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The Rise of the Dutch Republic, 1576

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Language: English
Wordcount: 23,441 / 77 pg
Flesch-Kincaid Reading Ease: 47.9
LoC Category: D
Downloads: 225 5186
Genre: History

rural population. On the whole, there was a tolerably fair representation of the whole nation. The people were well and worthily represented in the government of each city, and therefore equally so in the assembly of the estates. It was not till later that the corporations, by the extinction of the popular element, and by the usurpation of the right of self-election, were thoroughly stiffened into fictitious personages which never died, and which were never thoroughly alive.

At this epoch the provincial liberties, so far as they could maintain themselves against Spanish despotism, were practical and substantial. The government was a representative one, in which all those who had the inclination possessed, in one mode or another, a voice. Although the various members of the confederacy were locally and practically republics or self-governed little commonwealths, the general government which they, established was, in form, monarchical. The powers conferred upon Orange constituted him a sovereign ad inter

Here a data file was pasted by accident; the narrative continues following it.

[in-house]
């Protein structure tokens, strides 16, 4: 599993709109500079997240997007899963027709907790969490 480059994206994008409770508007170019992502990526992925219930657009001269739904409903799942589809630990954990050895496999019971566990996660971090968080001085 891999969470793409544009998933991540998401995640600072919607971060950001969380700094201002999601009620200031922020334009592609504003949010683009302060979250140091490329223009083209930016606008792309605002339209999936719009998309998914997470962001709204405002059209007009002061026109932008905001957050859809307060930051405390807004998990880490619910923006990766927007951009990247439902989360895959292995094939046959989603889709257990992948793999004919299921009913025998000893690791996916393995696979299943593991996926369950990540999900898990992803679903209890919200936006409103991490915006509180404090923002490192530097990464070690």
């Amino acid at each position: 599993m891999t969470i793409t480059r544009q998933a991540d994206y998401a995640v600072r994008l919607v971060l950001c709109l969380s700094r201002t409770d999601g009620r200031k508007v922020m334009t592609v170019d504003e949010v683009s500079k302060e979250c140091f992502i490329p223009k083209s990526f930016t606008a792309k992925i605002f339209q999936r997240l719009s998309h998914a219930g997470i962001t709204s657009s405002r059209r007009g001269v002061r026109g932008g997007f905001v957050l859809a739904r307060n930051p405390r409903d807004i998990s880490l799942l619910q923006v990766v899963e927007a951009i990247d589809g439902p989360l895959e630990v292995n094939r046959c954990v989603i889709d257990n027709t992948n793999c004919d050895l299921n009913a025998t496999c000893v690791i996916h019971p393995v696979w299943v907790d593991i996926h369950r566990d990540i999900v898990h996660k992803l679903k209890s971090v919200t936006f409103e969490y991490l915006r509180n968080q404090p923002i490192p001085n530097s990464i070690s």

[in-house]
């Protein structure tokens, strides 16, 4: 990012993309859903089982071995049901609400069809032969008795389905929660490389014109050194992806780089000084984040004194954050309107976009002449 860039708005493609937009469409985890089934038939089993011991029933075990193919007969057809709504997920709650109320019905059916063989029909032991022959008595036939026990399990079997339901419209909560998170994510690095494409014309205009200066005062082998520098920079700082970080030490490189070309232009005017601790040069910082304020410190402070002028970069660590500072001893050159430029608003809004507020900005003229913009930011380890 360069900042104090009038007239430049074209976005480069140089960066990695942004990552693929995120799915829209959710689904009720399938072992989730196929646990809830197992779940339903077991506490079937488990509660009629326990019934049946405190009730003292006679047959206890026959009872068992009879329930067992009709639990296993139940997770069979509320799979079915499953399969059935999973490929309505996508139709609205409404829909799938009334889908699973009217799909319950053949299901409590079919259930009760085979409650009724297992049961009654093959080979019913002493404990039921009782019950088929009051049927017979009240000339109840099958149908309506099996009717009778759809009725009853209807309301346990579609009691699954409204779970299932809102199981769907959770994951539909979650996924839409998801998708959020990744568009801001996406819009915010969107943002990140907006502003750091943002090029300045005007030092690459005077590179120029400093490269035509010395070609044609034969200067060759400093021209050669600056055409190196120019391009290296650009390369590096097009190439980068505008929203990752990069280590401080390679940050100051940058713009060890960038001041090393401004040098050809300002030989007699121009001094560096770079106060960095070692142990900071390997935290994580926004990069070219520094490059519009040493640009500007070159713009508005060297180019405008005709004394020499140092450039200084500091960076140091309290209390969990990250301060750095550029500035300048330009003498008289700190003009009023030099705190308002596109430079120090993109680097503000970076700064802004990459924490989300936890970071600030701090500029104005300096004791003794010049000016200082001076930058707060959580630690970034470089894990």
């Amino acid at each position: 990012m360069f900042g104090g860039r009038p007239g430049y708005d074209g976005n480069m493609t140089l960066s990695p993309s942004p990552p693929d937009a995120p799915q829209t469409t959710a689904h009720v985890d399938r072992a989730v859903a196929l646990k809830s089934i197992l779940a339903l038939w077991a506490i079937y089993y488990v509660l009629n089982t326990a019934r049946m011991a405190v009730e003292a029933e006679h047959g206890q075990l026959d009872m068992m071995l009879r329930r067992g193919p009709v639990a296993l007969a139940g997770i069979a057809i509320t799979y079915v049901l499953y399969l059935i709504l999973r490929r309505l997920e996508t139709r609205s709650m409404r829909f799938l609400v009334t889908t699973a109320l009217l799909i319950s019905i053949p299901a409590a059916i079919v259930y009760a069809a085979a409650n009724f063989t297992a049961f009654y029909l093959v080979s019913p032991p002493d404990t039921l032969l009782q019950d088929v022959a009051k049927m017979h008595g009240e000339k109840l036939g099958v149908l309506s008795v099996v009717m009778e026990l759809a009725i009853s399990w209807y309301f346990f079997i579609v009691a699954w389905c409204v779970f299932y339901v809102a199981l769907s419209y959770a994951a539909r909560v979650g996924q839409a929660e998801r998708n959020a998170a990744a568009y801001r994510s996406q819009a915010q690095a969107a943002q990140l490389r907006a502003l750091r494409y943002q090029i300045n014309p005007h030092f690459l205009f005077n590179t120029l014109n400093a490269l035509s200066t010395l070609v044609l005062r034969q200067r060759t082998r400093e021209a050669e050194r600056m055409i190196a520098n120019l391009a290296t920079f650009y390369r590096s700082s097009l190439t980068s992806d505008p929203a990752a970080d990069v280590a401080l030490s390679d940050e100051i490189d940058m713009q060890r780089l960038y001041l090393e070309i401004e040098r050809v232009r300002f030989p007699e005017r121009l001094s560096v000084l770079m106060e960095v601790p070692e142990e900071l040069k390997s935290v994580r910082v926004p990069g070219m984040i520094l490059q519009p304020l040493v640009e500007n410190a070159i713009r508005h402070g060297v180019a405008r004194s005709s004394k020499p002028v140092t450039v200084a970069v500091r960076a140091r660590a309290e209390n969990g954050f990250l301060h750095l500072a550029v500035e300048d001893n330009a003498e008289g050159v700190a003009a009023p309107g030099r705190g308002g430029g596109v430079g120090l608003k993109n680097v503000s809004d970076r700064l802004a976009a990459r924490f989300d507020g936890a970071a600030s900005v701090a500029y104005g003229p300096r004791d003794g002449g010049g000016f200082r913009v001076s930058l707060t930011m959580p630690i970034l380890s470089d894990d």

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W. L. Liberman
W.L. Liberman is a man with many talents. He has published nine novels, five graphic novels and a children’s storybook. Liberman is also the founding editor and publisher of TEACH Magazine;, and has worked as a television producer and on-air commentator. As our author of the day, Liberman reveals the inspiration behind Looking for Henry Turner, why he has a soft spot for the 1960s and talks about why family ties and loyalty to friends are so important in life.
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